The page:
The ball started rolling when Trae Crowder started putting videos online calling himself the "Liberal Redneck" and got a following. It began a dialogue on what it means to be a redneck and what it means to be liberal and what it means to be Southern. Corey Ryan Forrester and Drew Morgan are friends of his who are stand-up comedians. They decided to write a book addressed to both the South and how it needs to change and to inform the rest of the country about the great things about the South. It starts off with The New South Bill of Wrongs:
First Amendment: No one shall give a damn about your religion. Freedom of speech doesn't mean you can say whatever you want about prayer and God and rules, and gays, and everyone has to take it.
Second Amendment: A "well regulated milita" means regulated by the government. We need prudent regulation for guns. Let's all accept that. We don't need machine guns. We can wait a little while on a background check.
Third Amendment: Soldiers ort be respected, but war won't be. I'll thank a vet, but that senator has to stop parading them (and especially thier corpses) around like they're trophies.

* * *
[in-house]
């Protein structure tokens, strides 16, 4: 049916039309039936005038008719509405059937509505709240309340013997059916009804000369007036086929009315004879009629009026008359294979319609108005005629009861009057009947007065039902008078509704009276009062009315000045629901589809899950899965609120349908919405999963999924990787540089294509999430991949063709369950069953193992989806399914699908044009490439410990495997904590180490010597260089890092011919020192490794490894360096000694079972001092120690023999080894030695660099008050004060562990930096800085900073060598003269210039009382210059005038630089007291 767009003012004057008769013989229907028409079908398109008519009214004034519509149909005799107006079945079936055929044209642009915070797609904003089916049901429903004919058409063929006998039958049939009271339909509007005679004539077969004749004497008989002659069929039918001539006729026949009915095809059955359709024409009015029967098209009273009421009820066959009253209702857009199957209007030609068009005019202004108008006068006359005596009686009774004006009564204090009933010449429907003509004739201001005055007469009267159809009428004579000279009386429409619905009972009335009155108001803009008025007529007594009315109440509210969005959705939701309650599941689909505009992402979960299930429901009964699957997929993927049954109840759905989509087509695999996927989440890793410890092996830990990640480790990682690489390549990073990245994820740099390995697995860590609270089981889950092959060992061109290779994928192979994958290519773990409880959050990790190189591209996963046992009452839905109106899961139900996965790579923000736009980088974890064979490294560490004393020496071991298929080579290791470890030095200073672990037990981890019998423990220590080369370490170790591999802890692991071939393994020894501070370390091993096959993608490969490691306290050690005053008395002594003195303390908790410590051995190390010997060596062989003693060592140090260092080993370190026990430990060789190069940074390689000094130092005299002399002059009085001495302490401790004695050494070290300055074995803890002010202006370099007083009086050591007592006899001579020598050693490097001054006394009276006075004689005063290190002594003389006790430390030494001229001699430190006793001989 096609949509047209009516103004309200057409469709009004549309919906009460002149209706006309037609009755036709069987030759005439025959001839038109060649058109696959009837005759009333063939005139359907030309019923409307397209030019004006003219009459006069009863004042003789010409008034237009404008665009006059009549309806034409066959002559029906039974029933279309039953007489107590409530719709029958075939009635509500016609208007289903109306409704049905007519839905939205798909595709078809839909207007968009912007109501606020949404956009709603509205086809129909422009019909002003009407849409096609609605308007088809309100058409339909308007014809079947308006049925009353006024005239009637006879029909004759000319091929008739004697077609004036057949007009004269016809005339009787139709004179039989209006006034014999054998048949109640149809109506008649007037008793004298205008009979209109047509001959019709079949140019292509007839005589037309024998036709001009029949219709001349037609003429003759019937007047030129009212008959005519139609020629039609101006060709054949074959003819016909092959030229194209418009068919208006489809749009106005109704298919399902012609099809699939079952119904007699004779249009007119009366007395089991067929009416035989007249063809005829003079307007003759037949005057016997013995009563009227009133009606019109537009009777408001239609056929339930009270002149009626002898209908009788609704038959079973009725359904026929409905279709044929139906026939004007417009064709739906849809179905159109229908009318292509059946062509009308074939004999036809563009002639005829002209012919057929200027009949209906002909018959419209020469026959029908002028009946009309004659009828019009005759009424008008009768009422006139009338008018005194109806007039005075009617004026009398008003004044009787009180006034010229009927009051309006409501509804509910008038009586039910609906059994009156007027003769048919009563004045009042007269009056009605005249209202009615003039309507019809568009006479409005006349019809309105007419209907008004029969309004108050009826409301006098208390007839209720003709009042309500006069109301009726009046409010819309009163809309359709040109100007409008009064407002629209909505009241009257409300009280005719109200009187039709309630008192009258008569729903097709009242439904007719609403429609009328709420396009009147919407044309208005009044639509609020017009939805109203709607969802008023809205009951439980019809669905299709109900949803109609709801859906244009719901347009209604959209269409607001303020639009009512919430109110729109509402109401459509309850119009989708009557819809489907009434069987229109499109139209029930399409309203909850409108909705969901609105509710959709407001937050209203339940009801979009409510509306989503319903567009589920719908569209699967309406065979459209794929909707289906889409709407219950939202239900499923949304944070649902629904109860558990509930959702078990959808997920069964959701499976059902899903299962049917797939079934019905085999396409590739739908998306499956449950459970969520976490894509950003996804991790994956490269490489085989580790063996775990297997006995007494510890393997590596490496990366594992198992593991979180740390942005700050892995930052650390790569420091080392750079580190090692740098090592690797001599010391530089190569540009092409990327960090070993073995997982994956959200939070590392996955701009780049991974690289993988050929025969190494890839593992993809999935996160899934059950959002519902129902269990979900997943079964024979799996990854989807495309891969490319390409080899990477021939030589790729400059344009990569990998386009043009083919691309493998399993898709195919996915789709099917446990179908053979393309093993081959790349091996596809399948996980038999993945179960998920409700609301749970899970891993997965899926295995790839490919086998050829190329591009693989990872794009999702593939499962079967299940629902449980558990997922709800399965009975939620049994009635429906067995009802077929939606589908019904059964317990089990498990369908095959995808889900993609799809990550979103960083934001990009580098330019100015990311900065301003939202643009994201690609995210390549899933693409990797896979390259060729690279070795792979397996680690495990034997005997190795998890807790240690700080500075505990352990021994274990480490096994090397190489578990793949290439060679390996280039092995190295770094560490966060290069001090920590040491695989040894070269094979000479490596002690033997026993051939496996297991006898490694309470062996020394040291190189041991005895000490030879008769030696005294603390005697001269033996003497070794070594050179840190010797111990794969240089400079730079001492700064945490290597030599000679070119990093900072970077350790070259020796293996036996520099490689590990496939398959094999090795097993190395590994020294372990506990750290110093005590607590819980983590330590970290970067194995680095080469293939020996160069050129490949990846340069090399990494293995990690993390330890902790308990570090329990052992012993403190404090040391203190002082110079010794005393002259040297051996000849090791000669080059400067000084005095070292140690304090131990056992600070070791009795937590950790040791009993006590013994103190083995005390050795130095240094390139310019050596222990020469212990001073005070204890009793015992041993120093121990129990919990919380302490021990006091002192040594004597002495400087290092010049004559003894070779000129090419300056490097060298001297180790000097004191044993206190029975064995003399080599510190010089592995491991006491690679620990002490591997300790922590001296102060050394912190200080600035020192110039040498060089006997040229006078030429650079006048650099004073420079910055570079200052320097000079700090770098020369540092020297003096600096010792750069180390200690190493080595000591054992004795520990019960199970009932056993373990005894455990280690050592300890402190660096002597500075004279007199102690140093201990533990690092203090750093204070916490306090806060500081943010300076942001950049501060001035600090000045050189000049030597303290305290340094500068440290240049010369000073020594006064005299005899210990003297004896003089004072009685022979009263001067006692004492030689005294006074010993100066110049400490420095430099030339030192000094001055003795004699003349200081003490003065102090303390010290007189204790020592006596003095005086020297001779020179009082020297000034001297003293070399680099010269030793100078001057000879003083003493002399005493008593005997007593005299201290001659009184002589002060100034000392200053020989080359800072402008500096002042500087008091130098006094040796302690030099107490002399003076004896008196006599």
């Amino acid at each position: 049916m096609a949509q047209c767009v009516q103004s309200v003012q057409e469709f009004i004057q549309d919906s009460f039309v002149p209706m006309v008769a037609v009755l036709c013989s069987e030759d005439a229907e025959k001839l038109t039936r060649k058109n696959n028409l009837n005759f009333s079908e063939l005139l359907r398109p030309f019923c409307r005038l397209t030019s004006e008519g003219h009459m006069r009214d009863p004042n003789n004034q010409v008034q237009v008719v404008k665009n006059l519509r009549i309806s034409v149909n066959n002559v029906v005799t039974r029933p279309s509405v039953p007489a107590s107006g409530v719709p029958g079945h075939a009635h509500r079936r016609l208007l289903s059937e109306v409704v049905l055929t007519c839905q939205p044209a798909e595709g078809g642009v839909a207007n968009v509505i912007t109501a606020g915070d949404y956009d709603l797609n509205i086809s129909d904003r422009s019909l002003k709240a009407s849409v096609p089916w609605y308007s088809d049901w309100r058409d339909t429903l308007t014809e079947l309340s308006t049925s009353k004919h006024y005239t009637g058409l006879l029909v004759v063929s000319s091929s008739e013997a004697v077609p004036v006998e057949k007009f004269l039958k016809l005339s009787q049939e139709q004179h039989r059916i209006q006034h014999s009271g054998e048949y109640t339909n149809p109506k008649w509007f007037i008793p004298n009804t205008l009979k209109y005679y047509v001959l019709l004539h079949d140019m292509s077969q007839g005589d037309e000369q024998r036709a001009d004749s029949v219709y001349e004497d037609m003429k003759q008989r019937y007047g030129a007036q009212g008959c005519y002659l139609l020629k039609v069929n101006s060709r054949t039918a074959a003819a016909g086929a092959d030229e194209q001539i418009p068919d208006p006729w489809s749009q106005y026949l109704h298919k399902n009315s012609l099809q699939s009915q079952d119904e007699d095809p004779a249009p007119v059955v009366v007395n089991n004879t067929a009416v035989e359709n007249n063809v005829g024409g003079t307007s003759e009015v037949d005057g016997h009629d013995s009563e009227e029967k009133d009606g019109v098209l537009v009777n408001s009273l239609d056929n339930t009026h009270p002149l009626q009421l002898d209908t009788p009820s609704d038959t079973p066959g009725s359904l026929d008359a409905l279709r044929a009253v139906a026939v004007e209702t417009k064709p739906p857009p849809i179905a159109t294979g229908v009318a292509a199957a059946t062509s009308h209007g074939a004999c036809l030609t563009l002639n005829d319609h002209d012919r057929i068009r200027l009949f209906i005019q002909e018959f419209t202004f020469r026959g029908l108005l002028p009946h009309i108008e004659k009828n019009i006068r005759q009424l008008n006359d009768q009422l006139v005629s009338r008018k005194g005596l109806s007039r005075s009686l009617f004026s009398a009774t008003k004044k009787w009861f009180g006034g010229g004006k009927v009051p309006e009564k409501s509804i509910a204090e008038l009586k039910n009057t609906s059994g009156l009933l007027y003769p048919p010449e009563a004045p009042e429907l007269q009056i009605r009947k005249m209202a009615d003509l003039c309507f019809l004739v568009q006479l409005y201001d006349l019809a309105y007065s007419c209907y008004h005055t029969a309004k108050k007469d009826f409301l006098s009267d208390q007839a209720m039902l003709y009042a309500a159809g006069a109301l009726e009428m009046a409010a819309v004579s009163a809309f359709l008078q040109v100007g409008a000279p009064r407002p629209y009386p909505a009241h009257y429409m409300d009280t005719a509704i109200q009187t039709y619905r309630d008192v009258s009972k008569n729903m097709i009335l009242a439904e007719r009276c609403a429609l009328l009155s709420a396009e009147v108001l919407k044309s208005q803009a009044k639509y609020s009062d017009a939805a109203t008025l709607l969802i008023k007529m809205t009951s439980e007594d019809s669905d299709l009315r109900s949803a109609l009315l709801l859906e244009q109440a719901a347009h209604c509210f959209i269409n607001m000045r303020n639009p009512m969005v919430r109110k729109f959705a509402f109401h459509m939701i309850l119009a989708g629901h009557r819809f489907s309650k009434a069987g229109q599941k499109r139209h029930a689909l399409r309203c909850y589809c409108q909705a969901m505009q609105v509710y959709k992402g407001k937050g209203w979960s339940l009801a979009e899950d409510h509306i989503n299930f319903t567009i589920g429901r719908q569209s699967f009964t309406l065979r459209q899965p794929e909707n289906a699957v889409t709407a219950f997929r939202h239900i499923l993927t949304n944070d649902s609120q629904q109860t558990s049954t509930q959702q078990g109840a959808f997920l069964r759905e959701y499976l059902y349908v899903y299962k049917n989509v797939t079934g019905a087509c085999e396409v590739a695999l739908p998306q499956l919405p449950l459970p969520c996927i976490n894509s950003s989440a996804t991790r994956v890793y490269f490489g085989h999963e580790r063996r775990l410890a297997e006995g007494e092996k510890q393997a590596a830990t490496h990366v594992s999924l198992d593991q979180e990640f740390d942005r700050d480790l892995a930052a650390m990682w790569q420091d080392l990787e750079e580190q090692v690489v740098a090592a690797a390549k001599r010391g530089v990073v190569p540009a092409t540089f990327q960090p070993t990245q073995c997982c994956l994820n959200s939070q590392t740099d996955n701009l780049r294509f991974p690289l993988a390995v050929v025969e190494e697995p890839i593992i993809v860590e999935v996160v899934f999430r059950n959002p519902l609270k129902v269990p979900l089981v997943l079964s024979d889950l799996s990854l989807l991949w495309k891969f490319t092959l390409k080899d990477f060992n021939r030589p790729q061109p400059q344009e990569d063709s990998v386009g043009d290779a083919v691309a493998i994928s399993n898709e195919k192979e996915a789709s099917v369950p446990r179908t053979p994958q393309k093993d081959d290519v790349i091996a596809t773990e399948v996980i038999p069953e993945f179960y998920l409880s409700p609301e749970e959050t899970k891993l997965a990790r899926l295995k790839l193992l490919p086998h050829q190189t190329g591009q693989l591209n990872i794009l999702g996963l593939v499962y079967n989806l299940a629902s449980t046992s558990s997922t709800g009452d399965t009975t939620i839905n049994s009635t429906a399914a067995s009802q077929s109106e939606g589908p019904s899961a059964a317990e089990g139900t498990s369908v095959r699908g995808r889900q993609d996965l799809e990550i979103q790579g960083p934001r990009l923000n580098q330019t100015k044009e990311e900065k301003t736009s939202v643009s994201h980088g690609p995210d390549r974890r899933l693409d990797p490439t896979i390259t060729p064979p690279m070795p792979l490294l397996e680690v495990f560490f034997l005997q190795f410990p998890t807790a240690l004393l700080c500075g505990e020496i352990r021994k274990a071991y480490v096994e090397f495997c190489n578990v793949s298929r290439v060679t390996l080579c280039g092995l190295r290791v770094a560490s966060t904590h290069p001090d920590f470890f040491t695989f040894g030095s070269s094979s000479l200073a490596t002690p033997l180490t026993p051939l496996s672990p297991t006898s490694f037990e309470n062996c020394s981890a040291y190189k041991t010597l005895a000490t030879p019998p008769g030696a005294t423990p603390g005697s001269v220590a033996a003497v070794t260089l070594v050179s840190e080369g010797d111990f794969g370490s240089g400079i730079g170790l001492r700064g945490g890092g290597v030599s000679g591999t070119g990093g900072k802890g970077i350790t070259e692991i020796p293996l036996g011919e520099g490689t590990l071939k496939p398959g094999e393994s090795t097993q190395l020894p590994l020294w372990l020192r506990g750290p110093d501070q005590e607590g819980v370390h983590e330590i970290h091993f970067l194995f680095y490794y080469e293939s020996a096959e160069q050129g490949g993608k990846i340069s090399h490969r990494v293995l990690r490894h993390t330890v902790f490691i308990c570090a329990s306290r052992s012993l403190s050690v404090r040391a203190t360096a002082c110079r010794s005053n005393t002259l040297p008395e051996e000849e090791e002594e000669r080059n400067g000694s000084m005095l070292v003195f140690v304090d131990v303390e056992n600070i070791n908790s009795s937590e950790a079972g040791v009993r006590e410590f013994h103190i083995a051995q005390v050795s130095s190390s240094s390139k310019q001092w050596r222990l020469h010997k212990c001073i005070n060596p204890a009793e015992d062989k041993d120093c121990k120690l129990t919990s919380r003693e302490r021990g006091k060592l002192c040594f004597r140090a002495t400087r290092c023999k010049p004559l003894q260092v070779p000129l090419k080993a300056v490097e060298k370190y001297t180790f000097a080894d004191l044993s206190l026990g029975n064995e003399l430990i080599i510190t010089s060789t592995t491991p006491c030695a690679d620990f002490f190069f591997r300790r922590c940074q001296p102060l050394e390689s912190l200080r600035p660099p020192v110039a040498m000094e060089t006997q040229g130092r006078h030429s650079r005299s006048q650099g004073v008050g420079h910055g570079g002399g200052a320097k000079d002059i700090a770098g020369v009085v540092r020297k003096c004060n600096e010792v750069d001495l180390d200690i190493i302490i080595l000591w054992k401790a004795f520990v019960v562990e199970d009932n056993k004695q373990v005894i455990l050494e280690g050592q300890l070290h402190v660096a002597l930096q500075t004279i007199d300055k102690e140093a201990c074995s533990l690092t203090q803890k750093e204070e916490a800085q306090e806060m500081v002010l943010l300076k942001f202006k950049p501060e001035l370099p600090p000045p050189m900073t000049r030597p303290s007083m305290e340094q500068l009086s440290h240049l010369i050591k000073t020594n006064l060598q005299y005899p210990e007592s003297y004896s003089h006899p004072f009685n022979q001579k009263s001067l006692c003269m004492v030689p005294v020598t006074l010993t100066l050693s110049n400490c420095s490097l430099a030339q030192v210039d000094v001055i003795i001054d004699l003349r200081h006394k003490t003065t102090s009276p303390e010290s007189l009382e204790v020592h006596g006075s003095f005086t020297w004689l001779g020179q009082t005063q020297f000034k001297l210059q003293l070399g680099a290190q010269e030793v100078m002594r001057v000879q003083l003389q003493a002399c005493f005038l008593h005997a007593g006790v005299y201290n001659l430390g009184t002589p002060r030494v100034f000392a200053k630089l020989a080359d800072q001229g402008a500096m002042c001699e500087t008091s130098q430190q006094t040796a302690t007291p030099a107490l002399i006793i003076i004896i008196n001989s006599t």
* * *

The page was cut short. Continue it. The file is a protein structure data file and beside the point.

Fourth Amendment: If you're gonna be anti-government, be consistent. The police are the government. Stop pretending like goverment overreach is a problem everywhere but in the criminal-justice world. Also, Black Lives Matter.
Fifth Amendment: Repeat after me: "I want a lawyer,"
Sixth Amendment: Take that shit to trial.
Seventh Amendment: Women's bodies wil not be used as political fodder or a weapon against them. Just treat everyone like you would want your momma to be treated in any given scenario.
Eighth Amendment: The government shall not "crack down" on drug crimes while taking kickbacks from industries and companies perpetuating addiction and abuse. You can't fight wars on drugs--only on people. The drug war kills people, not drugs.
Ninth Amendment: Raise your kids. They're your responsibility, not your parents'. Also, ease up on Planned Parenthood. They help poor mothers. Yes, they perform abortions. We get that many of you hate that, but you have to compormise in life.